Here's another stupid Question... - WarmGlass.com

Here's another stupid Question...

This is the main board for discussing general techniques, tools, and processes for fusing, slumping, and related kiln-forming activities.

Moderators: Tony Smith, Brad Walker

Post Reply
skin_mechanic
Posts: 35
Joined: Fri Mar 26, 2004 10:42 pm
Location: Birmingham, AL

Here's another stupid Question...

Postby skin_mechanic » Sat Apr 03, 2004 8:02 pm

...Here it goes: What is the process for tempering glass? I tried a google search on it, but found next to nada :(

Brock
Posts: 1519
Joined: Mon Mar 10, 2003 1:32 pm
Location: Vancouver, B.C.

Re: Here's another stupid Question...

Postby Brock » Sat Apr 03, 2004 8:06 pm

Skin_Mechanic wrote:...Here it goes: What is the process for tempering glass? I tried a google search on it, but found next to nada :(


Briefly, you heat up glass in a chamber, then rapidly cool it by blasting it with air.

This makes a type of "skin" on the glass.

The outside is in compression, and the interior is in tension.

( I just changed the above, I had it reversed)

If you break the skin, by impact, or sandblasting too deeply, bang!
Last edited by Brock on Sat Apr 03, 2004 9:40 pm, edited 1 time in total.
My memory is so good, I can't remember the last time I forgot something . . .

skin_mechanic
Posts: 35
Joined: Fri Mar 26, 2004 10:42 pm
Location: Birmingham, AL

Postby skin_mechanic » Sat Apr 03, 2004 8:25 pm

Ok, now your bein' a (information)tease :lol: I need the specifics: How high do I need to fire the piece? How much does it need to be cooled? Is it cooled down to room temp, or only to below the strain point? And what's the difference between heat strengthening and fully tempered?

Susan Moore
Posts: 96
Joined: Mon Oct 06, 2003 10:07 pm
Location: Austin, TX
Contact:

Postby Susan Moore » Sat Apr 03, 2004 8:40 pm


Brock
Posts: 1519
Joined: Mon Mar 10, 2003 1:32 pm
Location: Vancouver, B.C.

Postby Brock » Sat Apr 03, 2004 9:29 pm

[quote="Skin_Mechanic"]Ok, now your bein' a (information)tease :lol: I need the specifics: How high do I need to fire the piece? How much does it need to be cooled? Is it cooled down to room temp, or only to below the strain point? And what's the difference between heat strengthening and fully tempered?[/quote

Nah, I wasn't teasing, you can't temper in your kiln. You can't even heat treat, (think coke bottles, or marbles). All we can do is anneal, take all the stress out. Leaving controlled stress in glass requires expensive industrial equipment. Brock
My memory is so good, I can't remember the last time I forgot something . . .

Tony Smith
Posts: 1037
Joined: Sun Mar 09, 2003 5:59 pm
Location: Massachusetts, USA
Contact:

Postby Tony Smith » Sat Apr 03, 2004 9:38 pm

Skin_Mechanic wrote:Ok, now your bein' a (information)tease :lol: I need the specifics: How high do I need to fire the piece? How much does it need to be cooled? Is it cooled down to room temp, or only to below the strain point? And what's the difference between heat strengthening and fully tempered?


You can't do it without a major investment in equipment. The trick is to heat the glass up above anneal and cool it back to room temperature in less than 30 minutes without shattering the glass. Done correctly ( I think Bert mentioned 600 horsepower blowers), the glass heats up uniformly from all sides and cools quickly but uniformly leaving a skin that has very high stresses on the surface from shrinking faster than the core.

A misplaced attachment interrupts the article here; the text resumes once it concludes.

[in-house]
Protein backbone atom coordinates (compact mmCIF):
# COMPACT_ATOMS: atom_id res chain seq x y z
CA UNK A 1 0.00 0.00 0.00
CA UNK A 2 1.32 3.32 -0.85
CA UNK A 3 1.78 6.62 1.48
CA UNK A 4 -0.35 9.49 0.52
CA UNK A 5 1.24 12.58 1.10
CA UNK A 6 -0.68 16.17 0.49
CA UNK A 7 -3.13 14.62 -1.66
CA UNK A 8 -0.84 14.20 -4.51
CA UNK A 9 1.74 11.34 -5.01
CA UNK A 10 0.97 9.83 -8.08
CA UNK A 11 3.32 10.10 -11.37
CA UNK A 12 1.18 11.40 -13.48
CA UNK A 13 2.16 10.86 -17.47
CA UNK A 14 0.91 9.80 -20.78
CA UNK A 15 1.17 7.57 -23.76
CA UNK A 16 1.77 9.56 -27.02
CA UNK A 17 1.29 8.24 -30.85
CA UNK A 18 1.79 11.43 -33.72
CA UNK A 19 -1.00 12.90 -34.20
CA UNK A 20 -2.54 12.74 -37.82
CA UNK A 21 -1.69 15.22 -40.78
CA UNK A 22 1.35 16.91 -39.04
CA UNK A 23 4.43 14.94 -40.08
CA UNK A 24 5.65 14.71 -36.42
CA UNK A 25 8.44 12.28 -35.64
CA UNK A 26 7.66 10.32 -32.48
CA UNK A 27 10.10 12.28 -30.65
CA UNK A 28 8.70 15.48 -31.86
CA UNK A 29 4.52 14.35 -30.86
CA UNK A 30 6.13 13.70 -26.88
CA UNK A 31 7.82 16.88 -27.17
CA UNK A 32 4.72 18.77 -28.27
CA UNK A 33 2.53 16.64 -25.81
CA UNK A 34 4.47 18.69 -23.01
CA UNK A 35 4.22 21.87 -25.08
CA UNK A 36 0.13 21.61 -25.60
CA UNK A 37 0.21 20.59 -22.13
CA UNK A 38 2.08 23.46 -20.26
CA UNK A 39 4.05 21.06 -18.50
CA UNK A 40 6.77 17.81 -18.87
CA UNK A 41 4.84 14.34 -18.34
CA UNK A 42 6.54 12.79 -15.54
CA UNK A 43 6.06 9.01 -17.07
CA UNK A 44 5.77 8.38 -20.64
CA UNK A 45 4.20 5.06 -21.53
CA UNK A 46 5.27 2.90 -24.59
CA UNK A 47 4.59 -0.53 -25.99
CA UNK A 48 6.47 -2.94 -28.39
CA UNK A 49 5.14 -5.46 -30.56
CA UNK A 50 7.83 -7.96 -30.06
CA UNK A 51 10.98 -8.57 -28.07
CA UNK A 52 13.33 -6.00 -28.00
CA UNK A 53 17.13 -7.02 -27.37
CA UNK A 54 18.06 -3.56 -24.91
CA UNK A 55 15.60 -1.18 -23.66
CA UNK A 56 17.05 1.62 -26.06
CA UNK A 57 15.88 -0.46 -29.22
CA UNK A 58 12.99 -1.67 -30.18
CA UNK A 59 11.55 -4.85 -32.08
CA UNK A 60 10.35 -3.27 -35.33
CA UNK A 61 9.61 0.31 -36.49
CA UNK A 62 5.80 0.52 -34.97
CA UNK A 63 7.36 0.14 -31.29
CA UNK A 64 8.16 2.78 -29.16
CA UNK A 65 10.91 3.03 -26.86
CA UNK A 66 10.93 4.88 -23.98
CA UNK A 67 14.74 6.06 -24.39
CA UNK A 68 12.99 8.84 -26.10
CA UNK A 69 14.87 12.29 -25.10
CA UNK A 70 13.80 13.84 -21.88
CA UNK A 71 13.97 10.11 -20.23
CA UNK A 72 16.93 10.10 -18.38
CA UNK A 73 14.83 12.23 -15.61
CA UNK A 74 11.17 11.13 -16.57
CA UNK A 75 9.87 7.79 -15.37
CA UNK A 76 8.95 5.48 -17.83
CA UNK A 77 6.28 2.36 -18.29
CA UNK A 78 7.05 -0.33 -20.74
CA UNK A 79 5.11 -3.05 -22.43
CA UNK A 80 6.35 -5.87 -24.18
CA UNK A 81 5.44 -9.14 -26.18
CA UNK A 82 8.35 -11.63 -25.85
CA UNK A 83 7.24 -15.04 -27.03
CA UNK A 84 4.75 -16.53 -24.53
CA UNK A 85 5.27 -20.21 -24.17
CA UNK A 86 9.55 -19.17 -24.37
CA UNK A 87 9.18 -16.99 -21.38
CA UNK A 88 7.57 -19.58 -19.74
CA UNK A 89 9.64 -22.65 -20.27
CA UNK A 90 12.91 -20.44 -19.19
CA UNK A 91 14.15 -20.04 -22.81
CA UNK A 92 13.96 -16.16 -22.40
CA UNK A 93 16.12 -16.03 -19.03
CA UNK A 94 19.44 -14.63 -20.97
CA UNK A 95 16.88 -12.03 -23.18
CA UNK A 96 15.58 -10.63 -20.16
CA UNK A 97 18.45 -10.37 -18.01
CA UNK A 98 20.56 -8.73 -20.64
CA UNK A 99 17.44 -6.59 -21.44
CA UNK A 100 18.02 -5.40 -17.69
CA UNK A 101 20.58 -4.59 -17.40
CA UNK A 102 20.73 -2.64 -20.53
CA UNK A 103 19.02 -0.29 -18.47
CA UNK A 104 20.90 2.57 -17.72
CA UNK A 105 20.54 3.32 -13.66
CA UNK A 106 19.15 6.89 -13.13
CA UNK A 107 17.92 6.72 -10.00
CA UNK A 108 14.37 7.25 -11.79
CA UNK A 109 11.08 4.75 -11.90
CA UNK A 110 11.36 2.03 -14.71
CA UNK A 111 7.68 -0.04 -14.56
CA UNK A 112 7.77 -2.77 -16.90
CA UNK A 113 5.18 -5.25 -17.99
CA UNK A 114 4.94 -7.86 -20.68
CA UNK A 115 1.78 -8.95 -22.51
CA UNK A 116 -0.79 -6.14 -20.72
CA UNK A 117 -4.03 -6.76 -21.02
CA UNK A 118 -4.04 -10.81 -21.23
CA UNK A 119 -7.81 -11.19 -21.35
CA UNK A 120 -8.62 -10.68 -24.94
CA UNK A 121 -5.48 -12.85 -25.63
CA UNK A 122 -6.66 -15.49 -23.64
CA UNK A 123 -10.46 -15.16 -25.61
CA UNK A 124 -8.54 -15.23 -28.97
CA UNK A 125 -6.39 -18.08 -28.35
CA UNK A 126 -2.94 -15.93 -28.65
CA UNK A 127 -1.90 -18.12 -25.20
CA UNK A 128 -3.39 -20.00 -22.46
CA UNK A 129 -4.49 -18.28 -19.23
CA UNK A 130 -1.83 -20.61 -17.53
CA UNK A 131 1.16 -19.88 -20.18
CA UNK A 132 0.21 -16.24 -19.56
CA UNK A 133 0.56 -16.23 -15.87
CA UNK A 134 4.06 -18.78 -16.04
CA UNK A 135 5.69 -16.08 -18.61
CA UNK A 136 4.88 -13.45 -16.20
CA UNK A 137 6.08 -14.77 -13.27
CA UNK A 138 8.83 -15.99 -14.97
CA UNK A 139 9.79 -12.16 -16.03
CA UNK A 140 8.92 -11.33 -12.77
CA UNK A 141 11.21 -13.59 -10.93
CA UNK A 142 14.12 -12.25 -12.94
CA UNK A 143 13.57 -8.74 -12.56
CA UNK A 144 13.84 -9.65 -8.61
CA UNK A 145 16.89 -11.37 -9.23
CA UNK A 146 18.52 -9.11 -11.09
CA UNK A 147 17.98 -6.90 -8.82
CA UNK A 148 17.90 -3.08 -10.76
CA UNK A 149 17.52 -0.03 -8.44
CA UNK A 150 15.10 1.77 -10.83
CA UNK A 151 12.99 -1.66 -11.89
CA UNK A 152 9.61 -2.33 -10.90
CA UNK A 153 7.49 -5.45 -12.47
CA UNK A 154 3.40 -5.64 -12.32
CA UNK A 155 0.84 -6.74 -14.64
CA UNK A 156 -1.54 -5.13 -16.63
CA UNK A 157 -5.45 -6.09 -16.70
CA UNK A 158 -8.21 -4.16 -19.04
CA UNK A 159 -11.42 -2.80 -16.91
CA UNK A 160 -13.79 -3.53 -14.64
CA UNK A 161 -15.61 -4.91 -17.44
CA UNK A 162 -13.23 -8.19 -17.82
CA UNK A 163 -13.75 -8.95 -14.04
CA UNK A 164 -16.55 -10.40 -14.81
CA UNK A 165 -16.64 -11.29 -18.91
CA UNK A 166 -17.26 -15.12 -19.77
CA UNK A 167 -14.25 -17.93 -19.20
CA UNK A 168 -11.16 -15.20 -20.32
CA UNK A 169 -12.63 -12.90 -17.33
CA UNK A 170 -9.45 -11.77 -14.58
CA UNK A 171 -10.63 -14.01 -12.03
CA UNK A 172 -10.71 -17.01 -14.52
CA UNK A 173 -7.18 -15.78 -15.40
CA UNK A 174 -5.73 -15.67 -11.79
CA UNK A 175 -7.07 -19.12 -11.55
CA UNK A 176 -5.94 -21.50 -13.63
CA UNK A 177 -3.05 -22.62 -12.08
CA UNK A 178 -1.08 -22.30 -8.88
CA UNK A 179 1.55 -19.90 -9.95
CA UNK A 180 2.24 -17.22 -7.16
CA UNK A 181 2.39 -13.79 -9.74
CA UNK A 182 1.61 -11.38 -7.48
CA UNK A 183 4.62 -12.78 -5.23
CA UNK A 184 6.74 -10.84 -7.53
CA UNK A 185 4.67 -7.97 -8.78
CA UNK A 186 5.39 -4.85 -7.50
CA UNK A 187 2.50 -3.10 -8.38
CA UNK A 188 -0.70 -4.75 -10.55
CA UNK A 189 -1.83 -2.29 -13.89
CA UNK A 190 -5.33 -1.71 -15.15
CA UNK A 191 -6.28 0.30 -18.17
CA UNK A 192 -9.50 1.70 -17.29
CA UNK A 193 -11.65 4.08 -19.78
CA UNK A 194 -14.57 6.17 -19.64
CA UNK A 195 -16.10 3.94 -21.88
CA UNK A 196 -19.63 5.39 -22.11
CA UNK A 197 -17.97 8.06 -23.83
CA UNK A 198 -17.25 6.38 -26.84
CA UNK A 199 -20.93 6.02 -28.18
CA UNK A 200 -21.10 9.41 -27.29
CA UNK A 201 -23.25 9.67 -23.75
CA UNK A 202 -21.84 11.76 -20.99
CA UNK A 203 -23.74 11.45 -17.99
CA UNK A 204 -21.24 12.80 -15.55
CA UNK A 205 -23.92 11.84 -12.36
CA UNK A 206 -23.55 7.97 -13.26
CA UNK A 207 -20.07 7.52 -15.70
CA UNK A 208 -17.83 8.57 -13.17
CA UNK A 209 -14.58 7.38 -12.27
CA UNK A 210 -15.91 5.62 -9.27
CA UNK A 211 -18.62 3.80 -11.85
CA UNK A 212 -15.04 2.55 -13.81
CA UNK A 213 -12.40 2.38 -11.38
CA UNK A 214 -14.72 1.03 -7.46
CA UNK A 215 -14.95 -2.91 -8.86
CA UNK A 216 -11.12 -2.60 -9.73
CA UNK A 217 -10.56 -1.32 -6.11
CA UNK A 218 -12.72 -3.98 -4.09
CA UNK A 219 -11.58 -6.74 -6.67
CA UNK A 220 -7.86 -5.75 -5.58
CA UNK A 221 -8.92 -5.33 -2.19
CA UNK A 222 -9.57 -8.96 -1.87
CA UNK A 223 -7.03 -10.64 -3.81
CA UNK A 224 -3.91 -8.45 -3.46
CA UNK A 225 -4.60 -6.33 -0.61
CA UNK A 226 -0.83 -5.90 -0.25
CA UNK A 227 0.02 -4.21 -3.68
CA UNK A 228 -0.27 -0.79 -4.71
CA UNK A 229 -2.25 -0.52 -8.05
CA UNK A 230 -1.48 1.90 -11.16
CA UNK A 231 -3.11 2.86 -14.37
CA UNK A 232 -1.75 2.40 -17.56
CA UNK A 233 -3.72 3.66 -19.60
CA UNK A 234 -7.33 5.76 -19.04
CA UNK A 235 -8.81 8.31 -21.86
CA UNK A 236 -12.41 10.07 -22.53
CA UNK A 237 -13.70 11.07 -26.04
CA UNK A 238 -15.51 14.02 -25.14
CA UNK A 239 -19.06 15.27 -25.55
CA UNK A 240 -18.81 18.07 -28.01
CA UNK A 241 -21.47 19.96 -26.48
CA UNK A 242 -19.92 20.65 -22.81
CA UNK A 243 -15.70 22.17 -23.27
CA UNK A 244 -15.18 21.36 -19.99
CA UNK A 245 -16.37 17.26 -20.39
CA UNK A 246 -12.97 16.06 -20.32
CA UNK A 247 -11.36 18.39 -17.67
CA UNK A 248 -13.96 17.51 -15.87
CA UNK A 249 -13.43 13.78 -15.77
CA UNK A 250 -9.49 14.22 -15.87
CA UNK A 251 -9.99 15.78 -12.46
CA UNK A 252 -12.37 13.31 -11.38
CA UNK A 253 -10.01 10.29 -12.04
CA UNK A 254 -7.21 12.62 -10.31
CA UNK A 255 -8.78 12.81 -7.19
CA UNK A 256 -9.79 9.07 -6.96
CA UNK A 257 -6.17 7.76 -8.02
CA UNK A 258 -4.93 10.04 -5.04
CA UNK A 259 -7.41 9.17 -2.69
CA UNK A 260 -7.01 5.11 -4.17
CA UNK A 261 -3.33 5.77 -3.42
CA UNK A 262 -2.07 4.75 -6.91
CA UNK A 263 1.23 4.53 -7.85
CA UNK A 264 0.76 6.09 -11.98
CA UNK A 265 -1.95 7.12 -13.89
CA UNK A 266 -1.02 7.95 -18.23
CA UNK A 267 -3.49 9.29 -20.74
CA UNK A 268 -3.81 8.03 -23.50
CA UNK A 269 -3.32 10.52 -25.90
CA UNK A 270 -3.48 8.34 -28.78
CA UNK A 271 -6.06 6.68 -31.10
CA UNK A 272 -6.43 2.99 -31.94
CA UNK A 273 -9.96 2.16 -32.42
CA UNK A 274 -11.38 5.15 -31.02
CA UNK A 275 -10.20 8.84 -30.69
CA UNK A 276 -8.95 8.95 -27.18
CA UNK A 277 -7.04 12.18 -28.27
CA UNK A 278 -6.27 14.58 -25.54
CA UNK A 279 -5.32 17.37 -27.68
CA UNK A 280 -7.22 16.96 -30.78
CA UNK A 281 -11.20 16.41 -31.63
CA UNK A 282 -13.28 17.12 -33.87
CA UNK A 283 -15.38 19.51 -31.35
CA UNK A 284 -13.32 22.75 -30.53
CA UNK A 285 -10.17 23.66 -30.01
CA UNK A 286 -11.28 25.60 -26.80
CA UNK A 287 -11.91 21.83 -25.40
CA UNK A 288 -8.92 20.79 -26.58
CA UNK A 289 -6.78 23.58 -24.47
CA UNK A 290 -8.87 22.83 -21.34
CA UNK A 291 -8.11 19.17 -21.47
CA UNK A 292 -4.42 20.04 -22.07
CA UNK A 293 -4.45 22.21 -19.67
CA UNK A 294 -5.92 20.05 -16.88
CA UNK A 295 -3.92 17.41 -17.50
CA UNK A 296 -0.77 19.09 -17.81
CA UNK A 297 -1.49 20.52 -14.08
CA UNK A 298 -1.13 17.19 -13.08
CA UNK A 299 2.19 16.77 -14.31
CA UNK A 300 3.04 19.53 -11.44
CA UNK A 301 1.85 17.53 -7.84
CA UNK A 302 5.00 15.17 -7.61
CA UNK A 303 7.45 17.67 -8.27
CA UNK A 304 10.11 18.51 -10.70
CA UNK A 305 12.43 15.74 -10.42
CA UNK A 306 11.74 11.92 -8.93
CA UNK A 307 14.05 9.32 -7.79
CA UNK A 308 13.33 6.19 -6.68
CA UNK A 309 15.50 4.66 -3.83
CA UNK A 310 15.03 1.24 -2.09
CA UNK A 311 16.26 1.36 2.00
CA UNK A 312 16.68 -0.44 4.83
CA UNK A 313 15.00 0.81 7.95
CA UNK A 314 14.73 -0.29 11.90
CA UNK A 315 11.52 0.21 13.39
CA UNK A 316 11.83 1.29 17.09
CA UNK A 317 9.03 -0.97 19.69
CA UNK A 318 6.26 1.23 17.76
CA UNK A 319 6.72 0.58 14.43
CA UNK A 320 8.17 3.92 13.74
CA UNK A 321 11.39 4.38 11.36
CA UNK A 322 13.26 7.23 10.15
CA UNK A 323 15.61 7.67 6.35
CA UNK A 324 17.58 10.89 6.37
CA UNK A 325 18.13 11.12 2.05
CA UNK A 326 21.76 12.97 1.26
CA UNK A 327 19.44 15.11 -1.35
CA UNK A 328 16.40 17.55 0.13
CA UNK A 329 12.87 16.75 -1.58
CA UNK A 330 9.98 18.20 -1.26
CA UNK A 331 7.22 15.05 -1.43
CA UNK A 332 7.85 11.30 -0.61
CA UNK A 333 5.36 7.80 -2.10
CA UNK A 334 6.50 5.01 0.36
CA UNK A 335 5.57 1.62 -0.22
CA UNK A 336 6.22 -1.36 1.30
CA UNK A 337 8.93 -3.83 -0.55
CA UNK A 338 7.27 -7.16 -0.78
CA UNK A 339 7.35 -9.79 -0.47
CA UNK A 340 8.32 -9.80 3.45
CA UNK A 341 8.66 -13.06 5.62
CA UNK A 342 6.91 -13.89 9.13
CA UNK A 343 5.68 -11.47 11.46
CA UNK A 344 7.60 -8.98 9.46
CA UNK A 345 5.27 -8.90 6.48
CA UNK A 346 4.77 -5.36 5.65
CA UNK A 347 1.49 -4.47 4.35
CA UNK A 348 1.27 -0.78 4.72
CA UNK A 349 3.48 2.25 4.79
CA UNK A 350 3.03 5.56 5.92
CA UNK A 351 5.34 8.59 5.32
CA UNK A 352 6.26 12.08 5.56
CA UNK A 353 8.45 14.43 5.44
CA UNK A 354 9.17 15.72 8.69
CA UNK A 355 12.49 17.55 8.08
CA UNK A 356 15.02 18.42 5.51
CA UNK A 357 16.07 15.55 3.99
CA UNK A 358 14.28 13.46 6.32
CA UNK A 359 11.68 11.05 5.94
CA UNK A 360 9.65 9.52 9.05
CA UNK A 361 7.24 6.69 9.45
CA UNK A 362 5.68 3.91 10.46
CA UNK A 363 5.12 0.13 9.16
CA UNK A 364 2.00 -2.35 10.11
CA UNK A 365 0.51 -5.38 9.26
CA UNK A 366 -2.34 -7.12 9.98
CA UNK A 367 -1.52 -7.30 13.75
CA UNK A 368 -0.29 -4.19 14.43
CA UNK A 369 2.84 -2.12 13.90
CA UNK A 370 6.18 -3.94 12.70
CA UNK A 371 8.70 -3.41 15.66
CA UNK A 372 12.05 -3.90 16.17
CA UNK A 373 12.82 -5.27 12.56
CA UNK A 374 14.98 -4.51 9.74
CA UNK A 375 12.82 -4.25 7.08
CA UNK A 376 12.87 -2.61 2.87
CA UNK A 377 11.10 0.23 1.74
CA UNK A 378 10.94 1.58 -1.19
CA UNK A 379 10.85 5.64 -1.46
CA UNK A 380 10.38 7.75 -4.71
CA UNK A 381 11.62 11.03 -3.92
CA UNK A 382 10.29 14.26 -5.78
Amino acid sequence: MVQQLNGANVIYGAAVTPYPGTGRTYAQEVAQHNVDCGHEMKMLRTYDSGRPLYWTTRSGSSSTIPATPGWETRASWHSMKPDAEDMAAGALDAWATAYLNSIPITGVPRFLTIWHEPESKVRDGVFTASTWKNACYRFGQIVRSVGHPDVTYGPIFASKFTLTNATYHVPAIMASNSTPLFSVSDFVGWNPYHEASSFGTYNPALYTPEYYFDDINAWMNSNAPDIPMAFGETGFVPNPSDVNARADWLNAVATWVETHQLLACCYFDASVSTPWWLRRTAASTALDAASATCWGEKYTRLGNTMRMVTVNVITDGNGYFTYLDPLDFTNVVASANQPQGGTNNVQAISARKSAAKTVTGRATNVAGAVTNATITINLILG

Tony
The tightrope between being strange and being creative is too narrow to walk without occasionally landing on both sides..." Scott Berkun

skin_mechanic
Posts: 35
Joined: Fri Mar 26, 2004 10:42 pm
Location: Birmingham, AL

Postby skin_mechanic » Sat Apr 03, 2004 9:48 pm

How bout a coupla electric leaf blowers cooling the glass from both sides... Hmmmmmm, there's gotta be a way to DIY sumthin' :wink: I may try experimenting on some small pieces.

Bert Weiss
Posts: 2339
Joined: Tue Mar 11, 2003 12:06 am
Location: Chatham NH
Contact:

Postby Bert Weiss » Sat Apr 03, 2004 10:23 pm

A tempering furnace costs a zillion dollars. The heating chamber has expensive alumina rollers that move the glass back and forth while it is being heated from both sides. 3/8" glass takes 5 minutes to heat up from room temp to 1100ºF. Then it is rolled in to the quench part of the furnace which is powered by a 750 HP blower. The blower directs cold air through nozzles placed every few inches on top and bottom. If the glass is going to break it does so about 2 minutes in to the quench. There is a sizeable pile beneath the quench in a removable bin. The cooling part of the process takes 7 minutes, so 12 minutes to go from room temp to 1100 and back down to room temp. Of course there are no guarantees that your kiln fired glass will survive the process.

Once I learned what not to do, I have not lost any pieces. I believe that my glass is likely much better annealed than sheet glass from the factory, so my percentages should be better.

An interesting factor is that the thicker the glass, the easier a challenge it is to temper it. The big HP is necessary for thinner glasses. I still never heard of anybody who managed to do it on the cheap.

Brock explained the stress thing. Glass is very strong in a state of compression, stronger than steel. We know all too well how weak it is in tension, though
Bert

Bert Weiss Art Glass*
http://www.customartglass.com
Furniture Lighting Sculpture Tableware
Architectural Commissions


Post Reply

Return to “Techniques and Tools”

Who is online

Users browsing this forum: Google [Bot] and 25 guests

Warm Glass

2575 Old Glory Road, Suite 700
Suite 700
Clemmons, NC 27012
Phone: (336) 712 8003
Email: wg@warmglass.com